Emily Scott: So you’ve been married how long?

Russell Benaroya: Oh, you’re turning the tables on me here. This is great. Almost 20 years.

Emily Scott: Have you seen her methodology be successful?

Russell Benaroya: Yes, in the moments that matter the most. There are a ton of micro-moments where it’s more tactical. And I’m a planner so I like to plan. But upon reflection, I think in the moments that matter, if you look back, you’re like, “Oh, my gosh, remember when that conversation at that moment changed the trajectory of my life?” I think the universe has been gracious in that regard. Yeah.

Emily Scott: Okay. So when you think about that, how does that impact your planning and your type A behavior?

Russell Benaroya: I think for us, it’s our shared agreement around how we communicate with each other. That’s really what it’s driven. It’s driven a level of partnership around communication that has been important in allowing each of us to have the space to speak without judgment around how we’re thinking about something, and losing the need to be right. By the way, I appreciate how you’re giving a bit of a lens into how you engage. This is very helpful.

Emily Scott: It’s coming to the conversation curious. And it’s interesting because, again, you’re the one who turned me on to 15 Commitments. I’m on the third commitment and I’m already like, “Did I memorize enough of this book?” You’ve also shared that you’ve given it to everybody in your work?

So, I’m curious, given that, your ability to step away from “Let’s make a plan” and have the conversation to, at some point, help create a better plan.

Russell Benaroya: Just for our listeners, what Emily’s referencing is a book called The 15 Commitments of  Conscious Leadership, written by Jim DetHmer and Diana Chapman that has had a profound influence on my life. Everybody in our organization reads it and we’ve built a shared understanding around how to use those commitments to filter our behavior. Yeah, without a doubt. Again, this probably gets back a little bit to the money story: check yourself first. Where are you? When you come into the conversation; where are you based on your past experiences and how you’re feeling in this moment.

And being able to say, “Hey, everybody, I just want you to know this is what I’m feeling right now. This is my truth. I’m making up a story inside, but I’m in control of myself.” Being open about that has been particularly valuable. By the way, I can totally see another podcast on this.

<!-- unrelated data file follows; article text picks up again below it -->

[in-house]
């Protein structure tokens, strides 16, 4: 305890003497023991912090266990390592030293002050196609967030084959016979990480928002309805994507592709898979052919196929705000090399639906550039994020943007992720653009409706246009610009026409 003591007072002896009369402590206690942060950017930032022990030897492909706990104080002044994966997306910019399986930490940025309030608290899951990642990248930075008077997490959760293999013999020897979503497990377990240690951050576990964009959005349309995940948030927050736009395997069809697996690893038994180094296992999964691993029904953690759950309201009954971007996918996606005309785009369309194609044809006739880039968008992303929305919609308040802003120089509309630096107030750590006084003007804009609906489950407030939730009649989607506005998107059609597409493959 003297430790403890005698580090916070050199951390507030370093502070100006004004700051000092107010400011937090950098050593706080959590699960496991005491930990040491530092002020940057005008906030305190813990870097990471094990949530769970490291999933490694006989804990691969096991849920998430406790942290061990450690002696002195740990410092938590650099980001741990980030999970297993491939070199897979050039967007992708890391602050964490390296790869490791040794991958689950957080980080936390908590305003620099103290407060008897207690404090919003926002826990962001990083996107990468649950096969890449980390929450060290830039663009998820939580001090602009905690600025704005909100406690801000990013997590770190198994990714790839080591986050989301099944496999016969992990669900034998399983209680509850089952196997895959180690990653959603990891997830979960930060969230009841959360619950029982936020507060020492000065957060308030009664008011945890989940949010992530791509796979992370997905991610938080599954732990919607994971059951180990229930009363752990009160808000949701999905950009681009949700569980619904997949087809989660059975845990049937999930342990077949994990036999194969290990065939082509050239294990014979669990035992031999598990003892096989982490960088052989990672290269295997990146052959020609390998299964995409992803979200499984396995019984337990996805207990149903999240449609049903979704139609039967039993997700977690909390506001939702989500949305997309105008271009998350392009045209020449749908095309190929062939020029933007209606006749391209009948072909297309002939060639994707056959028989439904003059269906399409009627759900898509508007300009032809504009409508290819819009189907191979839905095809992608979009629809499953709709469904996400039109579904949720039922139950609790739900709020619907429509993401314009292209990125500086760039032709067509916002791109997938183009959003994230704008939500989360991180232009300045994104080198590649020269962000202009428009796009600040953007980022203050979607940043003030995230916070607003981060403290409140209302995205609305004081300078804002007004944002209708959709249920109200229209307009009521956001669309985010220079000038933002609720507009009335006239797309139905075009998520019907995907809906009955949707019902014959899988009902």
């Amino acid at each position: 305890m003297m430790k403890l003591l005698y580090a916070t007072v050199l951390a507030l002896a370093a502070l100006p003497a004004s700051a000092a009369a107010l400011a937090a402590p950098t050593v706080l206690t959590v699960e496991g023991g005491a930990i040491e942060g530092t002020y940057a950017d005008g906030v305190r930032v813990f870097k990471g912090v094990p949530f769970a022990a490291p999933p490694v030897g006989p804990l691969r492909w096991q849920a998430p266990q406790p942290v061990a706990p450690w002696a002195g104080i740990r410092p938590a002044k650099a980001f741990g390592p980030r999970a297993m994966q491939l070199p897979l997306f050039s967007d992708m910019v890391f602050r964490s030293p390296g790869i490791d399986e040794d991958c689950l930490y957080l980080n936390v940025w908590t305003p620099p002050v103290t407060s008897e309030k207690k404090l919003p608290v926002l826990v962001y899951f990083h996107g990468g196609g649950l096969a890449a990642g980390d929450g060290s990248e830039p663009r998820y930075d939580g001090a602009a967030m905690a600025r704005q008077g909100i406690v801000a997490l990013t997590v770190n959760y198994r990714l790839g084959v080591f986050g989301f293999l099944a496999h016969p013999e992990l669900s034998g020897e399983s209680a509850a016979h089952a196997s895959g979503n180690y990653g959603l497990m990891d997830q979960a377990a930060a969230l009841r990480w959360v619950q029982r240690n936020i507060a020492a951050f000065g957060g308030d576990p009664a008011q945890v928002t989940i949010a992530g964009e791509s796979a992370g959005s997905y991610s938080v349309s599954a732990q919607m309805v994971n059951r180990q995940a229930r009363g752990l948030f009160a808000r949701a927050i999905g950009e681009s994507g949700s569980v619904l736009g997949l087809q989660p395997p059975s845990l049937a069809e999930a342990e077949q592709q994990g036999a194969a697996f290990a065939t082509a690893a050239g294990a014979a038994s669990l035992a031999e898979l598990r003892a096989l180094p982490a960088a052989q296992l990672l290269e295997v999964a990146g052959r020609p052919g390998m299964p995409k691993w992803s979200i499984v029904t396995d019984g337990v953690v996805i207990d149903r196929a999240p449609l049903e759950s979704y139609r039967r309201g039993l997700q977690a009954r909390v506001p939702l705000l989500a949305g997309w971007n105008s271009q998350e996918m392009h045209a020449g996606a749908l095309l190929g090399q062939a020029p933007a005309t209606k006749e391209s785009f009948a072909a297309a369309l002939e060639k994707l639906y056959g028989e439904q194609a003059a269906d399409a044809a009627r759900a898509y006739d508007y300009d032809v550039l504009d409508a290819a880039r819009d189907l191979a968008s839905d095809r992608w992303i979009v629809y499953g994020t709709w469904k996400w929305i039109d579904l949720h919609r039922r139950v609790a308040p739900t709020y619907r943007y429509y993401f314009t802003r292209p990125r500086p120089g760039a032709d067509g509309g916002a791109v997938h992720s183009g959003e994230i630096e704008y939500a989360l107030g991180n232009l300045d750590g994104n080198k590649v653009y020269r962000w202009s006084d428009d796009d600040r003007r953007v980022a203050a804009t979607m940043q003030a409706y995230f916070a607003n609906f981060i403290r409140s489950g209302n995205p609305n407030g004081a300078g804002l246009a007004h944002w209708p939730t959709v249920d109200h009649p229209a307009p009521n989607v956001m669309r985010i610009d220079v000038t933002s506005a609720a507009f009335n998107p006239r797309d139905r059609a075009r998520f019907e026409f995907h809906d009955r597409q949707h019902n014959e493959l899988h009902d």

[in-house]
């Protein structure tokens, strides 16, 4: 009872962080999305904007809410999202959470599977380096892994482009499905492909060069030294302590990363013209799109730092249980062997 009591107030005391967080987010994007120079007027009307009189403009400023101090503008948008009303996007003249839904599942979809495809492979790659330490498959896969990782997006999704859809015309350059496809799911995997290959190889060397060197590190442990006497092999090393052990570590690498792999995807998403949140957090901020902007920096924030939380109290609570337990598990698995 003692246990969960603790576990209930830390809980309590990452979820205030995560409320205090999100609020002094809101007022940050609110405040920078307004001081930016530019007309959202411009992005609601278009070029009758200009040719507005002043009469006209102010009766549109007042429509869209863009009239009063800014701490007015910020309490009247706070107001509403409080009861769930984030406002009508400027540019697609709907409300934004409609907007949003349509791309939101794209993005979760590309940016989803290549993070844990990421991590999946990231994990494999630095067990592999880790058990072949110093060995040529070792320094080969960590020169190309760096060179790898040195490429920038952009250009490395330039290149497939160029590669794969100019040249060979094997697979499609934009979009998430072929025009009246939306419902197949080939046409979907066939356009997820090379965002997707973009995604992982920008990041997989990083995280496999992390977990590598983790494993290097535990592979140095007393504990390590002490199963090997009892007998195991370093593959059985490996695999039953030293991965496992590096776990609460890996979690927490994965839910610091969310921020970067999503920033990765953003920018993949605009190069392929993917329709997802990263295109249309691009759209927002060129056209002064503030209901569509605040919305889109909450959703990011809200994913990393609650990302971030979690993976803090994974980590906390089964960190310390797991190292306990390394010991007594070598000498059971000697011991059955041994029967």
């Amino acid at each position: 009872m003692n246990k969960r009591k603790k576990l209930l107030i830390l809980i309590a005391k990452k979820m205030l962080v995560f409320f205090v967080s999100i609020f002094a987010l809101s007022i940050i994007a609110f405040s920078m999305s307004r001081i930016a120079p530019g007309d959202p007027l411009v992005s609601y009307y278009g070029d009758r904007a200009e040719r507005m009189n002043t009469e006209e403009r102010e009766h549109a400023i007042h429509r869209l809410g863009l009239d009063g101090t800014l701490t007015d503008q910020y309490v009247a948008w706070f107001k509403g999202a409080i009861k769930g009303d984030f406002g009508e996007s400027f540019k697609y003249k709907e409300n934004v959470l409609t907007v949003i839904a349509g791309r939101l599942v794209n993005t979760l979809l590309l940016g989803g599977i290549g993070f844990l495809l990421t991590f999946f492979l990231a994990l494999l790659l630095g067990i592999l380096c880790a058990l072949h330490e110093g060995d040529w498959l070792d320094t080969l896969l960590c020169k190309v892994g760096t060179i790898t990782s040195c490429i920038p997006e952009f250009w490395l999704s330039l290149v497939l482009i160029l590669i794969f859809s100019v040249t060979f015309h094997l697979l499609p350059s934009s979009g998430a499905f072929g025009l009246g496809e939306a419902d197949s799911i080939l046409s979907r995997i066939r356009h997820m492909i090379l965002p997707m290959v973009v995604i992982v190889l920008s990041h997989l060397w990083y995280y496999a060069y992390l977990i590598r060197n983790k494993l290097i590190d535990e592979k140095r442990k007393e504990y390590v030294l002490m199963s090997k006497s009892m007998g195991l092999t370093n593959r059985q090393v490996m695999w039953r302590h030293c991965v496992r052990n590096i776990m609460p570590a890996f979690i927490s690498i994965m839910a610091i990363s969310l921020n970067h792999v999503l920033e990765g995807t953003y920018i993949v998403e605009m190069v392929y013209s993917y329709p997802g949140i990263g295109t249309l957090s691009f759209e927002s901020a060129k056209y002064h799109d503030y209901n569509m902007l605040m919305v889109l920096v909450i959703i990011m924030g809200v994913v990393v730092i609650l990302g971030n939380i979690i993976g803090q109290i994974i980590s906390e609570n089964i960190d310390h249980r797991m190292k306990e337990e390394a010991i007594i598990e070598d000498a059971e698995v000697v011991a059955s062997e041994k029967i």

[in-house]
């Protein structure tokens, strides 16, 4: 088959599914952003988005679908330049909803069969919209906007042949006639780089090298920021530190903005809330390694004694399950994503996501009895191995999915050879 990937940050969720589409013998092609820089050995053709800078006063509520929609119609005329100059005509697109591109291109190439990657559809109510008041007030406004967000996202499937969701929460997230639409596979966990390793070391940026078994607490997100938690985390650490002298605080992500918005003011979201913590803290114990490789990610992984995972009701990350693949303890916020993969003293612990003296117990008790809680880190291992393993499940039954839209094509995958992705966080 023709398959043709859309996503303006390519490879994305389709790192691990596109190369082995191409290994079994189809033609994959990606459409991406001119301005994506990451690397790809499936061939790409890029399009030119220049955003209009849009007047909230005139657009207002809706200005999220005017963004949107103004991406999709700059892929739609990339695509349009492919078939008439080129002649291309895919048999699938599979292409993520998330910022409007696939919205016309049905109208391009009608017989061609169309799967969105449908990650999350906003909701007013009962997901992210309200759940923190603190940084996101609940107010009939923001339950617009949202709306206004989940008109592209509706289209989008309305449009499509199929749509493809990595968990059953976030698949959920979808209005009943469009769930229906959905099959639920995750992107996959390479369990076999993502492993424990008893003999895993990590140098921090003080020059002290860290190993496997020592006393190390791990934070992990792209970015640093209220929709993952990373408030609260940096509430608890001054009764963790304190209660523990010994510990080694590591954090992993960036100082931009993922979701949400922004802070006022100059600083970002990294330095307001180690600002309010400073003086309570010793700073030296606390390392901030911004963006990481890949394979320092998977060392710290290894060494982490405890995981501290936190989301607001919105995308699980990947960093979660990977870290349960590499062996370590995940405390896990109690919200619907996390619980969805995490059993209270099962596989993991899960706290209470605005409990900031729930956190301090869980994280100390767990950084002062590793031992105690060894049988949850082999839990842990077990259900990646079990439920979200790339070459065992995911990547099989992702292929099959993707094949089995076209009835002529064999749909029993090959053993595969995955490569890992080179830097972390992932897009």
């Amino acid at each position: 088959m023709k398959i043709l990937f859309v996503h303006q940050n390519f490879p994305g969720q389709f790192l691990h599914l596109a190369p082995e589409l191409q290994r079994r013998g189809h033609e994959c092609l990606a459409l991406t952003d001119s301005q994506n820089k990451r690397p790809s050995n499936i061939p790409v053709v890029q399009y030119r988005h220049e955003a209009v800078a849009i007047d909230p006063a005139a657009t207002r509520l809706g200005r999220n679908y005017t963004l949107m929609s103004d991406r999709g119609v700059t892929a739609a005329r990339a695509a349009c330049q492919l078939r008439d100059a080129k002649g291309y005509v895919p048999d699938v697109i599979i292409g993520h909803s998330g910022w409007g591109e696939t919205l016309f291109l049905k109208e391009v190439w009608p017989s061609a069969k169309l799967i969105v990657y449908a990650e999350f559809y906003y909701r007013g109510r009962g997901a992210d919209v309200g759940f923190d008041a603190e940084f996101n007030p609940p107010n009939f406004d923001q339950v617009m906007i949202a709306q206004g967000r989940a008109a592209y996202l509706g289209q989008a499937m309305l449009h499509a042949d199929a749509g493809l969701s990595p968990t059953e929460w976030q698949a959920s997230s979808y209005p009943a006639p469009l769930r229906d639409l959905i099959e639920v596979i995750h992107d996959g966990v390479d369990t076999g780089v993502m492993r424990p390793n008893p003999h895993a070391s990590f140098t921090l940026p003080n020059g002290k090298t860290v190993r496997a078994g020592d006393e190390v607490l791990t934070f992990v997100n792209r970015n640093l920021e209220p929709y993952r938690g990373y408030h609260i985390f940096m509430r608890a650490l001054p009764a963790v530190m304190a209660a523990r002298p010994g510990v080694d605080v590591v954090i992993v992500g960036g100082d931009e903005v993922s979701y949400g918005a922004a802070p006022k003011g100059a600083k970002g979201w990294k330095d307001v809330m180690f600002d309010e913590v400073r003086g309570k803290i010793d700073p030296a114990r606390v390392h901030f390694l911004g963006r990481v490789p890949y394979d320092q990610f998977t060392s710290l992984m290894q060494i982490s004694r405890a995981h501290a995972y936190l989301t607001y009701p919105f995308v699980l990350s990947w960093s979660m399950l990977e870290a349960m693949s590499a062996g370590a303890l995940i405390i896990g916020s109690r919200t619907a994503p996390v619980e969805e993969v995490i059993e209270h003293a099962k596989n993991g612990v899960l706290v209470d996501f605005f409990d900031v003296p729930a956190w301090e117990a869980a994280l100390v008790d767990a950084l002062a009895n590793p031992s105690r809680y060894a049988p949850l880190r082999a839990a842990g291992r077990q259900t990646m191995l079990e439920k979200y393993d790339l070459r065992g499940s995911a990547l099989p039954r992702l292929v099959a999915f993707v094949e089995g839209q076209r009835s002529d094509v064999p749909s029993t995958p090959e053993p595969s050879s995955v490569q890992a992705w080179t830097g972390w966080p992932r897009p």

Emily Scott: Yes, definitely. Again, the feelings conversation in a business setting; “I’m feeling like we need a new advertising campaign.” I’m not talking about that. I’m talking about how are you really feeling about this thought, this idea, this product?

I know somebody who used to lead; he’d walk in the room and say, “Okay, I had a great idea. Go do it.” And I said, “You have a lot of really smart people that you’ve hired and are paying a lot of money to. Where is their engagement on this?”

He morphed into,  “I have this great idea. How does everybody feel about it?” And I said, “Okay, that’s good, but you’re not giving them their day in court.” What about, “I have an idea. I want to throw it on the table and I want us all to have a conversation about what this feels like, what you’re thinking, and where could we go.” “And don’t use the word OR; only AND.” He’s like, “This is a really interesting conversation.” And to come full circle, all I’m simply suggesting is you have the same conversation, and just money is the topic.

Russell Benaroya: It’s so wonderful, Emily. Thank you so much for joining us today. As promised, this was much less of a tactical conversation. In fact, as you said, how we used our relationship with money as a thread to uncover so much more than just money because it’s not about money. It’s never about the money.

It certainly plays a profound impact on how we show up with our family, how we show up in the community, how we show up in our business, how we show up to our partners, how we show up to our clients. And for that, I’m grateful that you gave us a lens into this area of genius that we can learn. This is not out of reach.

Emily Scott: Yes. How do you pay your employees? What’s the compensation look like and why? It’s not just about what the competition is paying. The whole conversation of your net worth versus your self-worth. It is fascinating.

Russell Benaroya: More to come; I want to have you on again. This was super fun. Thank you, everybody, for listening to us today. I am confident you will learn a lot and have learned a lot from this episode, and look forward to future episodes of Stride 2 Freedom.

Emily, thank you so much.

Emily Scott: Thank you.

Russell Benaroya: Bye-bye